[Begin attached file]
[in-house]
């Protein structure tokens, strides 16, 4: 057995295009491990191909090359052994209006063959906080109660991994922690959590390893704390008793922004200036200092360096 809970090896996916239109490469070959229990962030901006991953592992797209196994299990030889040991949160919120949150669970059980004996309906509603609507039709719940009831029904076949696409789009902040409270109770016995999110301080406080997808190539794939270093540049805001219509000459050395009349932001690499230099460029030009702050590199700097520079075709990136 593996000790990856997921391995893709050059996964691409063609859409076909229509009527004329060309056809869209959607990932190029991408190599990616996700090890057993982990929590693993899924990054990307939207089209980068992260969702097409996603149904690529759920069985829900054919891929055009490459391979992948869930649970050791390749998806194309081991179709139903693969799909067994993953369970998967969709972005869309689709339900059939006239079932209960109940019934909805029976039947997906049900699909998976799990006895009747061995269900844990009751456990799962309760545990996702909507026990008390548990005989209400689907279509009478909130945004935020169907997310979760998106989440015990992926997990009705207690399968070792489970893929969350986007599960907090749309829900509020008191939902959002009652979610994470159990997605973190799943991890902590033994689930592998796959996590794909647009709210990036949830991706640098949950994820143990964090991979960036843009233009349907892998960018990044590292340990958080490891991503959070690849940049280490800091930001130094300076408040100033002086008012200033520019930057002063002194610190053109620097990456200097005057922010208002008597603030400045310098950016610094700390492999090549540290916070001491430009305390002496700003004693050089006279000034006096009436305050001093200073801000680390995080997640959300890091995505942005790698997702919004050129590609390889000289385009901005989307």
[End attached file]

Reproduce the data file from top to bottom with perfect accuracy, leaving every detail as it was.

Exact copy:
[in-house]
């Protein structure tokens, strides 16, 4: 057995295009491990191909090359052994209006063959906080109660991994922690959590390893704390008793922004200036200092360096 809970090896996916239109490469070959229990962030901006991953592992797209196994299990030889040991949160919120949150669970059980004996309906509603609507039709719940009831029904076949696409789009902040409270109770016995999110301080406080997808190539794939270093540049805001219509000459050395009349932001690499230099460029030009702050590199700097520079075709990136 593996000790990856997921391995893709050059996964691409063609859409076909229509009527004329060309056809869209959607990932190029991408190599990616996700090890057993982990929590693993899924990054990307939207089209980068992260969702097409996603149904690529759920069985829900054919891929055009490459391979992948869930649970050791390749998806194309081991179709139903693969799909067994993953369970998967969709972005869309689709339900059939006239079932209960109940019934909805029976039947997906049900699909998976799990006895009747061995269900844990009751456990799962309760545990996702909507026990008390548990005989209400689907279509009478909130945004935020169907997310979760998106989440015990992926997990009705207690399968070792489970893929969350986007599960907090749309829900509020008191939902959002009652979610994470159990997605973190799943991890902590033994689930592998796959996590794909647009709210990036949830991706640098949950994820143990964090991979960036843009233009349907892998960018990044590292340990958080490891991503959070690849940049280490800091930001130094300076408040100033002086008012200033520019930057002063002194610190053109620097990456200097005057922010208002008597603030400045310098950016610094700390492999090549540290916070001491430009305390002496700003004693050089006279000034006096009436305050001093200073801000680390995080997640959300890091995505942005790698997702919004050129590609390889000289385009901005989307």